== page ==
The above-given table shows that only particles under 0.06 mm screen size are retained. The ability of the resin to hold approximately 13% of the very coarse particles is due mainly to the fact that these particles get caught in the cells, not because they stick to the strands themselves. The specific weight alone of the powder does not control exclusively, but is influenced by the shape of the particles--dendritic, round, or regularly spread--as well as the size, shape, and the surface characteristics of the strands of the resin.
After vibrating the excess powder free from the plate 10 as further shown in FIG. 5 the plate 10 is simultaneously pressed and heated in a press 12. The temperature of this press 12 lies between 150° C. and 230° C. and the pressure exerted on the plate 10 is between 0.5 kp/cm2 and 100 kp/cm2. The plate 10 is held in the press 12 for a time between 10 sec and 30 sec. This operation compresses the reticulate structure of the foam so that the particles lie closely one against the other, while at the same time strands A are not melted together but merely compressed somewhat.
The result is a polyurethane block impregnated with metal powder wherein the elastic polymers are pressed together. The surface of such a body is very smooth, with the filling powder being hardly in evidence. Fig. 6 shows the pressed together strands A and regions C wherein the particles are tightly stretched together, only leaving micropores D. The pressing operation is halted before the synthetic resin of the block 10 molds together into a thick homogenous block and before the fine strands lose their good tensile strength and elasticity. If the heat and pressure is excessive and the material is allowed to flow together the result is a relatively inflexible and easily torn body.
The pressing operation normally reduces the overall size or volume of the plate 10 by a factor of between 2:1 and 30:1, that is measuring the original thickness to the final thickness. Such a procedure considerably densifies the block and ensures that any nonuniformity in the original foam or distribution of filling particles therein is compensated for.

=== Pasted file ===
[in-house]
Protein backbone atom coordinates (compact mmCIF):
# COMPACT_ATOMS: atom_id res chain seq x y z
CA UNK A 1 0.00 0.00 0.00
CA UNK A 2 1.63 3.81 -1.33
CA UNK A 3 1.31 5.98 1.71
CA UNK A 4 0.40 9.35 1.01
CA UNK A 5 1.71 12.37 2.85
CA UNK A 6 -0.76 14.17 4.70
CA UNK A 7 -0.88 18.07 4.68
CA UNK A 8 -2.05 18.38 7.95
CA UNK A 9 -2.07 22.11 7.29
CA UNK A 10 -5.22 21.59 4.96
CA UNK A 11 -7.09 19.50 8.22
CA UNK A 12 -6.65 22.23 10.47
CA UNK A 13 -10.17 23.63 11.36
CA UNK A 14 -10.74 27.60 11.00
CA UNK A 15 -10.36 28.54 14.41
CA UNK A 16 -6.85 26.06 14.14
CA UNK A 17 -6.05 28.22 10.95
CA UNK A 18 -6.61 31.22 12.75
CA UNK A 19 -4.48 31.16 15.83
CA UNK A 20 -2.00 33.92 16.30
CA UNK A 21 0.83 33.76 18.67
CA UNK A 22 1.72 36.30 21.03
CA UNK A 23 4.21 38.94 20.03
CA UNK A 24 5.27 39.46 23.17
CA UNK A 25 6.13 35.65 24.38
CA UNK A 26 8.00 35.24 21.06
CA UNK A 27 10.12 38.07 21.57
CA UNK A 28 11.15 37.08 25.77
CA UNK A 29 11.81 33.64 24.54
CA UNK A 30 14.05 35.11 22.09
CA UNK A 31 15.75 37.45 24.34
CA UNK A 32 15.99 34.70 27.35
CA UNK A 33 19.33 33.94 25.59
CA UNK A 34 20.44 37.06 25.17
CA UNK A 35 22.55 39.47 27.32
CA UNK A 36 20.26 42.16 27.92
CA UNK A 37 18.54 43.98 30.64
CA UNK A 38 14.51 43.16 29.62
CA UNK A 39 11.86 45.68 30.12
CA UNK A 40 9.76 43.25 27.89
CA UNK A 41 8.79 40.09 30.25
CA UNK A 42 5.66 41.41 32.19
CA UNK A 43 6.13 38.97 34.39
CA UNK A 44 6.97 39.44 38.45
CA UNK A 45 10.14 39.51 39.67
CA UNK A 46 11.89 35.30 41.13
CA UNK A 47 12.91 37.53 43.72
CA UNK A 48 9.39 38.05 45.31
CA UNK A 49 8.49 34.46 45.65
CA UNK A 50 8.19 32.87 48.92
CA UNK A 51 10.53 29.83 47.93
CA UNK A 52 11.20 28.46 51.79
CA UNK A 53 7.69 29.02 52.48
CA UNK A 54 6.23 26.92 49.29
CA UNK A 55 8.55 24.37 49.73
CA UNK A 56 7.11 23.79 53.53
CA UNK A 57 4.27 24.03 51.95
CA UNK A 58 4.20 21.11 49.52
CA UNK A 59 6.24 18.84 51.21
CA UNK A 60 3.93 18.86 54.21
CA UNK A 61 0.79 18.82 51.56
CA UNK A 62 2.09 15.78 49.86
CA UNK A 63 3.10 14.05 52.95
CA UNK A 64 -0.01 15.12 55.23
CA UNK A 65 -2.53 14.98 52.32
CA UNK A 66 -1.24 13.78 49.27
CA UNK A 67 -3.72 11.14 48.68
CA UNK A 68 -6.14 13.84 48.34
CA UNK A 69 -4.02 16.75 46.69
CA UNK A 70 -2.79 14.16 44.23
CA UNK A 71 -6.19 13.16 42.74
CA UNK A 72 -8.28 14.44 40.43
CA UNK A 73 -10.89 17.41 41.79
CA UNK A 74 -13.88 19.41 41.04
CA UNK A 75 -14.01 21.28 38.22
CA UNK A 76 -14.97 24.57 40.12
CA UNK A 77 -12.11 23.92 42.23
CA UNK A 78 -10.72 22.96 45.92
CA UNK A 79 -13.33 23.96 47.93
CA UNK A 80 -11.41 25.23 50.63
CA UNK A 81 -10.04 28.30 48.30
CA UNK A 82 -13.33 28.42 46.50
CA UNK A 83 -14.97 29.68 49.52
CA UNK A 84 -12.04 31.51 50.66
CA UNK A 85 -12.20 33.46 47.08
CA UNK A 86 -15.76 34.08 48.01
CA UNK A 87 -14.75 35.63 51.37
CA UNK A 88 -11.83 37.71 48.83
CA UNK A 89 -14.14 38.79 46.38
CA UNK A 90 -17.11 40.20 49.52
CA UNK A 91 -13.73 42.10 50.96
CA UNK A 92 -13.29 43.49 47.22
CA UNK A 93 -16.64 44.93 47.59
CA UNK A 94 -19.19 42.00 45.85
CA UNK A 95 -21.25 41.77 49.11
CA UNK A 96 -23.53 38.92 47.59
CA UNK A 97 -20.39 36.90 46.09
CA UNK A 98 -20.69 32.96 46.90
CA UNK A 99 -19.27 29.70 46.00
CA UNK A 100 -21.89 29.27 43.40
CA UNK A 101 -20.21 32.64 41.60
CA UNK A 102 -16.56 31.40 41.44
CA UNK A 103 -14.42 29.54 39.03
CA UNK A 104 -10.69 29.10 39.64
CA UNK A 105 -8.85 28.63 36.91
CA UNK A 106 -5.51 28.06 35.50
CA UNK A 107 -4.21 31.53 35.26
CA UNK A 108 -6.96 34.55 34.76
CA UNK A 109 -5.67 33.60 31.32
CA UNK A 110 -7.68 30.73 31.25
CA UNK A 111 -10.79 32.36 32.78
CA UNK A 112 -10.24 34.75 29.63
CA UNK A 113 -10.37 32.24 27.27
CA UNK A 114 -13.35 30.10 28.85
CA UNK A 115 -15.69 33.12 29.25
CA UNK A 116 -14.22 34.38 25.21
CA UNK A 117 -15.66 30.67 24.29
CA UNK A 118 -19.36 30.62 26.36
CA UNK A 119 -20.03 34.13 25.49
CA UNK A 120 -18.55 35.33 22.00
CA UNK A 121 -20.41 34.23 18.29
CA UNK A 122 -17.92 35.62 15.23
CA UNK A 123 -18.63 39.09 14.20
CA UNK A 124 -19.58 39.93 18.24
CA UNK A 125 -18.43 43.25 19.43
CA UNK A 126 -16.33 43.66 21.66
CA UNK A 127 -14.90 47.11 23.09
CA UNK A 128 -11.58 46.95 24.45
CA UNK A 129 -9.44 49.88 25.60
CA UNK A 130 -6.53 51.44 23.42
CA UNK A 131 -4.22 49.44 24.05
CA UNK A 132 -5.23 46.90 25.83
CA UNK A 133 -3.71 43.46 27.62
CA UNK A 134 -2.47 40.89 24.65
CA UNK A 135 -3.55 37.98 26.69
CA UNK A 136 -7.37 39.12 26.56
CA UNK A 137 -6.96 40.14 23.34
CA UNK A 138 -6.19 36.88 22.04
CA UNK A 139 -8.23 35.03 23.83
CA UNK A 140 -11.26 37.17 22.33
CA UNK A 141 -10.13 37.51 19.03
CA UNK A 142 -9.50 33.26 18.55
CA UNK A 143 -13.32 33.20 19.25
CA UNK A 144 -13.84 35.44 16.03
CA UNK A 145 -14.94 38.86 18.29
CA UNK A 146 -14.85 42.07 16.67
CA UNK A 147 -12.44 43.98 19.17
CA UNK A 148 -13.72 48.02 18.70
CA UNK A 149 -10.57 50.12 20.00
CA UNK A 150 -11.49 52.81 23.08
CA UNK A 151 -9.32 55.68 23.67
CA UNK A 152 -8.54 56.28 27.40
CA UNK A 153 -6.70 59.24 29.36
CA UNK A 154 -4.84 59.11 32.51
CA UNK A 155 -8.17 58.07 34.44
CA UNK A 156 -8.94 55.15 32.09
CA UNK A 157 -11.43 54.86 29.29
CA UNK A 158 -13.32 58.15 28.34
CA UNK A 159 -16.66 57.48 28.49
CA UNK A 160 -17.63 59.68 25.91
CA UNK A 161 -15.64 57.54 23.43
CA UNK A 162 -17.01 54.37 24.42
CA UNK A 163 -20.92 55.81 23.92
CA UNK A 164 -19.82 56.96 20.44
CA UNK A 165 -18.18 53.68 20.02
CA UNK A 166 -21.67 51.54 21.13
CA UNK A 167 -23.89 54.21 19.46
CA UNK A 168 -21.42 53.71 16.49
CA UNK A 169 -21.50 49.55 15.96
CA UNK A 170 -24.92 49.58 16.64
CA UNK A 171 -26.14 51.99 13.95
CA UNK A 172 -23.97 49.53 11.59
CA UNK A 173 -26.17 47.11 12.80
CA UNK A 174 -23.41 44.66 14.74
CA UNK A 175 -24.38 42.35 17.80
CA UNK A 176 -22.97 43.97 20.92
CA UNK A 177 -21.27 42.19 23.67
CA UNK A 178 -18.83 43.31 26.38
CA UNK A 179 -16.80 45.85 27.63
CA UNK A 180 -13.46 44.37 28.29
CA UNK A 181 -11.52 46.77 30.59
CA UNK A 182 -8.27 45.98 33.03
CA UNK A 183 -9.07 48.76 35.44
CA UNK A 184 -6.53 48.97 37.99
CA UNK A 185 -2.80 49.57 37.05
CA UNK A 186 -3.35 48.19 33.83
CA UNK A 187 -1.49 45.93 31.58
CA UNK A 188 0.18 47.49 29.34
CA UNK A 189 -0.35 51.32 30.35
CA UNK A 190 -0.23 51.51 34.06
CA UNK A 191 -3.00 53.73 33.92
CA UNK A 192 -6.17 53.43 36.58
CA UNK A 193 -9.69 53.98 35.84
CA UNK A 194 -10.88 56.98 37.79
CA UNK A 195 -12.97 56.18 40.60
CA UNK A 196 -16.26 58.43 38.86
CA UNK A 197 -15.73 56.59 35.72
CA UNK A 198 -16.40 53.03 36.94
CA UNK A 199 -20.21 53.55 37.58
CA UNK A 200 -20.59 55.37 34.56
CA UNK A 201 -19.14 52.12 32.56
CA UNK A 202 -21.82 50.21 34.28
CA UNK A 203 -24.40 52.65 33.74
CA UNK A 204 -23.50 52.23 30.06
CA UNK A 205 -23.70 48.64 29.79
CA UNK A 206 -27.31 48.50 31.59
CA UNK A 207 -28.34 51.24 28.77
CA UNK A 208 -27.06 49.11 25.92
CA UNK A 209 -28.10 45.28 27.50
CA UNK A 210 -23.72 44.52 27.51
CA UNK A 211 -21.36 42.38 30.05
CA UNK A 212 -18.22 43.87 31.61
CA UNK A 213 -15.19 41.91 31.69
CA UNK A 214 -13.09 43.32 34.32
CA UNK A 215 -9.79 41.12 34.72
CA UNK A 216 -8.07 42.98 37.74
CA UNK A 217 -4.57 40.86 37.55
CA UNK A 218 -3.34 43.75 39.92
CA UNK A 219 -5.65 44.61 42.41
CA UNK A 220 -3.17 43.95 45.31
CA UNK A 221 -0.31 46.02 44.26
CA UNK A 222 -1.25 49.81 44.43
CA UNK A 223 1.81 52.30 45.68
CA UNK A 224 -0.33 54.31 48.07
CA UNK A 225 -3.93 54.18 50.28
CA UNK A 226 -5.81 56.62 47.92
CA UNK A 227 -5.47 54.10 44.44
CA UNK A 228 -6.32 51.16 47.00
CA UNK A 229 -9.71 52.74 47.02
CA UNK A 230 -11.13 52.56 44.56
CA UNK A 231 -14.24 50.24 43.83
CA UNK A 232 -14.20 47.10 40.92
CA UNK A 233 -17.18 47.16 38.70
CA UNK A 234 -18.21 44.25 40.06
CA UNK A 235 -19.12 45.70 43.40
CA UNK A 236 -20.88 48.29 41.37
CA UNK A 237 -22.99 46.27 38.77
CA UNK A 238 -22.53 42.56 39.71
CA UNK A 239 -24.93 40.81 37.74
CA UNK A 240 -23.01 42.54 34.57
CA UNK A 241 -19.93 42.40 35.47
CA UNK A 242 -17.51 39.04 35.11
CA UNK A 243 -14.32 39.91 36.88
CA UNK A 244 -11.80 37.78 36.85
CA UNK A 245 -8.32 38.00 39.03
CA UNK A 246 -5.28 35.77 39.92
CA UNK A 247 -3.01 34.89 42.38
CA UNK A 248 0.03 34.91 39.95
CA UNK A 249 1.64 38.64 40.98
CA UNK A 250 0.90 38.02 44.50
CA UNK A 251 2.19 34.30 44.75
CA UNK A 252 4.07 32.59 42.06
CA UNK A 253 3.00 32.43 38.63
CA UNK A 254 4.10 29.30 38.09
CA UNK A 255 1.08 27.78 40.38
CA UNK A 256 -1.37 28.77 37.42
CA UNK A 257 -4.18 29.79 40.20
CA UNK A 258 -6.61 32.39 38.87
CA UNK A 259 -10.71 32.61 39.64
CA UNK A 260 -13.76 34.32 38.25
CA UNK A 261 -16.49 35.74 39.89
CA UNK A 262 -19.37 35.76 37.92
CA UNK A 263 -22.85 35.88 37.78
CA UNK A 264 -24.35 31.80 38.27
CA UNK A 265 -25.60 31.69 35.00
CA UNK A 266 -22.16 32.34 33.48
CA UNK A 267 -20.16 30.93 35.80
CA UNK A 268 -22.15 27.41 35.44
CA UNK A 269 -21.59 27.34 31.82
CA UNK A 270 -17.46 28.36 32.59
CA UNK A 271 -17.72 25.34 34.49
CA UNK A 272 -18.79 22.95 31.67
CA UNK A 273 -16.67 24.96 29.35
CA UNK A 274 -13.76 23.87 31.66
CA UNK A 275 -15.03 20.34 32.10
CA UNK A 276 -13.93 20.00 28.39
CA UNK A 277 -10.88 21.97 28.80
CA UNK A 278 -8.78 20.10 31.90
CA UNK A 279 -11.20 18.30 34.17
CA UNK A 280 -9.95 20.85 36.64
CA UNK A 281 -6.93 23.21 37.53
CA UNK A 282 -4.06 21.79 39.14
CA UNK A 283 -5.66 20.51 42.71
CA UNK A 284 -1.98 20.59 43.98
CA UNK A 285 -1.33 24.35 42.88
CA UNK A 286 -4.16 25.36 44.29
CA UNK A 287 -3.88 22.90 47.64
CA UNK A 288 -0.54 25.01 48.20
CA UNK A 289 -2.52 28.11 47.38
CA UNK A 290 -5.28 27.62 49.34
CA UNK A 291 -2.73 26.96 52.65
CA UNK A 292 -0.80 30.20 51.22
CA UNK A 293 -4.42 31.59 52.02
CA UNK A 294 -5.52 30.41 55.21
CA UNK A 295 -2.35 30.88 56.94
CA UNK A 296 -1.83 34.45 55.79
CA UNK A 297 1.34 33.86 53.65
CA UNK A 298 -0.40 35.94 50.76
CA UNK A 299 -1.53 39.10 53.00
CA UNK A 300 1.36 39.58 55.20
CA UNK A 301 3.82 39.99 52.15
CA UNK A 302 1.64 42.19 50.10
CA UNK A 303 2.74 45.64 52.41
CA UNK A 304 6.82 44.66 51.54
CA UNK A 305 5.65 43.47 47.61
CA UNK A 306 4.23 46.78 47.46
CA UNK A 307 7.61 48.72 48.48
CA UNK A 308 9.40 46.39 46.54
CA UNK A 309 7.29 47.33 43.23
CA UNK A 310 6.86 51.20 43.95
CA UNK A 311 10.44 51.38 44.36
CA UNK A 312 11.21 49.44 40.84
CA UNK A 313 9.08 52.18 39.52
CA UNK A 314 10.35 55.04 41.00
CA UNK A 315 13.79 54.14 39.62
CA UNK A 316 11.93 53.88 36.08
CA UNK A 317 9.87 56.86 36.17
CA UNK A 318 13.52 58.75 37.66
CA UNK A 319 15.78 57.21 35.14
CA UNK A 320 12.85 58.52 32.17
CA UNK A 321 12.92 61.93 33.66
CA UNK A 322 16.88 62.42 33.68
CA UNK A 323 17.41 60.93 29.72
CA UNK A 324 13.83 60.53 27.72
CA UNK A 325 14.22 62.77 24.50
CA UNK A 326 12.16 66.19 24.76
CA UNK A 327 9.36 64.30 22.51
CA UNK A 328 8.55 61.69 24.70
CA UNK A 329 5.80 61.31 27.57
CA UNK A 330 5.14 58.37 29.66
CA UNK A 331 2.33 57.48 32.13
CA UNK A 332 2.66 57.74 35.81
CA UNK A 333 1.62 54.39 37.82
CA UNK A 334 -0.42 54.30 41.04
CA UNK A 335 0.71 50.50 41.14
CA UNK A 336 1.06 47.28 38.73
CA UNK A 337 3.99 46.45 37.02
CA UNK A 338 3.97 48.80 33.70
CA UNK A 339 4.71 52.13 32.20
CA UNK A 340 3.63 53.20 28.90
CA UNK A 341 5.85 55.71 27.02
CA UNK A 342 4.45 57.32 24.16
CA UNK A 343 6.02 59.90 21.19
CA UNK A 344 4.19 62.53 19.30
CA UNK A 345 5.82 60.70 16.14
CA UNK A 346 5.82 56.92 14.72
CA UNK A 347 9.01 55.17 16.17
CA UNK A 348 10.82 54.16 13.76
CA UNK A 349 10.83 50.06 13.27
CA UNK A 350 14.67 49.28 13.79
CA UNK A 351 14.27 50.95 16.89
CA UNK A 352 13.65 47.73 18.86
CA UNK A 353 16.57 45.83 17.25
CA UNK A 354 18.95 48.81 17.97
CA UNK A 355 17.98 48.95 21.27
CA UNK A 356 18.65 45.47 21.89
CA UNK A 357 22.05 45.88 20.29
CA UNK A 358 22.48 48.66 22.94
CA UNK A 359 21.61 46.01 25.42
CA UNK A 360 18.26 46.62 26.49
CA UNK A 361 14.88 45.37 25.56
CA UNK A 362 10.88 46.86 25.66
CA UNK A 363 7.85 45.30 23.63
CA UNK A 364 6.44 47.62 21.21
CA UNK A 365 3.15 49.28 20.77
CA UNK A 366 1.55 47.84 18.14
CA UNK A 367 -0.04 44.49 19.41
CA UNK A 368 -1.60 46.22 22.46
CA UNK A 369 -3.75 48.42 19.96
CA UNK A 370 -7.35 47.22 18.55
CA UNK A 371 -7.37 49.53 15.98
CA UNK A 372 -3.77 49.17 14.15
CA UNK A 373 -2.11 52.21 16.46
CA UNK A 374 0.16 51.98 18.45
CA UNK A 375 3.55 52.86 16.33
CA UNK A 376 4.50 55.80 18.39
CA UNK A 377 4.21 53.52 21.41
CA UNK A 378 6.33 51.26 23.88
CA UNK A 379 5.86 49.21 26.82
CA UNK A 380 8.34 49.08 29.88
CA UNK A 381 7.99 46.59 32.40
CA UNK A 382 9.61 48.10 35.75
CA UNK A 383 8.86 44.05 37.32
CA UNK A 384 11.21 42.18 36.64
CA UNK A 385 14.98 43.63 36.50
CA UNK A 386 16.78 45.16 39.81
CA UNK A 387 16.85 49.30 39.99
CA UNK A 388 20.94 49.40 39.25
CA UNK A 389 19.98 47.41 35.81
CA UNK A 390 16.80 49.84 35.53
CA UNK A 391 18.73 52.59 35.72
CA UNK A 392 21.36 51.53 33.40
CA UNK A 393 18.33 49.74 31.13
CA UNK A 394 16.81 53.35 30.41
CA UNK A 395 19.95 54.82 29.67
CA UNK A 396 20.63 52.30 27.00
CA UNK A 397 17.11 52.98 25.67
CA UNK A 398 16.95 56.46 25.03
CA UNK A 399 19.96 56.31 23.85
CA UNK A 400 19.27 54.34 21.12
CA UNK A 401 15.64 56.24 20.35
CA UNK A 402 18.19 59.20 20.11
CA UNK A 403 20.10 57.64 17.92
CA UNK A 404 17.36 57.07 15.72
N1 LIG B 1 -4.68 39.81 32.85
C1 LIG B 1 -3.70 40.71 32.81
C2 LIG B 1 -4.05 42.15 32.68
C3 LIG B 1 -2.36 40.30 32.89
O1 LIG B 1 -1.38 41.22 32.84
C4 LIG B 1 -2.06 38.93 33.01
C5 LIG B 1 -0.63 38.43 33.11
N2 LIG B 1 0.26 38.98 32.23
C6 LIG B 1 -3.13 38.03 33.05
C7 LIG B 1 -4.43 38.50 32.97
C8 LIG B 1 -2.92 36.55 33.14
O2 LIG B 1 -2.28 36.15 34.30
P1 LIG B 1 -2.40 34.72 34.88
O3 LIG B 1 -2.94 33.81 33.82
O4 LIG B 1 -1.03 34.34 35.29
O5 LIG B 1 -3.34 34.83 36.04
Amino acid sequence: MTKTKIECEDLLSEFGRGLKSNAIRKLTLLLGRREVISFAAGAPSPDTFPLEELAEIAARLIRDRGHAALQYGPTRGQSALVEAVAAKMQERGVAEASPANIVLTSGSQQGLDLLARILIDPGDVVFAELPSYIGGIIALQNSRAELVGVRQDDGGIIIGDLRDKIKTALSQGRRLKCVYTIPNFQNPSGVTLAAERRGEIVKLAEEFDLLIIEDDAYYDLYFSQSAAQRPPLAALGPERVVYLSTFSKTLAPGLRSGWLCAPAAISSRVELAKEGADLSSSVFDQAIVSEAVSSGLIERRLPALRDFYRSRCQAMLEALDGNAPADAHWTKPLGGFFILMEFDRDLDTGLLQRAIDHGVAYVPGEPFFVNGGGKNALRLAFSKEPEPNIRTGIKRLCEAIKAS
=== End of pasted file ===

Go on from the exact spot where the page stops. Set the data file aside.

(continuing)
A plate 10 mm thick and having a surface area of 500 cm2 weighs 14 g and is made of open-cell soft polyurethane foam. This foam is formed from polyester and has a density at ambient temperature of 28 kg/m3 and a pore size of 23 pores/cm. It is loaded as shown in FIG. 7 into a flat holder with 150 g of dendritic copper powder with a particle size of 90% below 0.04 mm and 10% between 0.04 and 0.08 mm. This copper powder is spread over the polyurethane plate and a mechanical vibrator is used at a frequency of approximately 24,000 hz to completely permeate the body with the powder.
After some three minutes of vibration the foam has picked up 72 g of the copper powder, so as to have a filler percentage of 80%. Microscopic examination shows that all of the strands of the resin are covered with the copper powder.
Thereafter thus loaded plates are pressed at a temperature of 200° C. for 10 seconds in accordance with Table III below.
Table III______________________________________Pressure Thickness Spec. Weight Spec. Resistancekp/cm2 mm p/cm3 Ohm mm2 /m______________________________________ 4.0 0.95 1.51 --10.0 0.80 1.81 18020.0 0.65 2.20 4040.0 0.63 2.30 1860.0 0.60 2.54 10______________________________________
Thus it is apparent that only with a pressure of above 20 kg/cm2 does one obtain a microporous polyurethane elastomer with good conductivity, low specific gravity, and excellent flexibility.
The use of polyester or polyether foams can be envisaged in order to obtain different properties. Polyether foam has an excellent resistance to hydrolysis where polyester foam resists certain solvants very well.
It is of course within the scope of this invention to permeate only a portion of the body with the powder, to obtain an only partially conductive end product. Furthermore the end product can be treated with various synthetic-resin solutions or dispersions subsequently.
The product can be used for seals, as well as for sound and heat-conducting applications. In addition the product is excellent for use in radiation and sound damping.
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|U.S. Classification||521/52, 521/55, 427/181, 427/182, 427/244, 428/317.9, 521/53, 428/327, 264/321, 428/328|
|Cooperative Classification||Y10T428/249986, Y10T428/256, Y10T428/254, C08J9/40|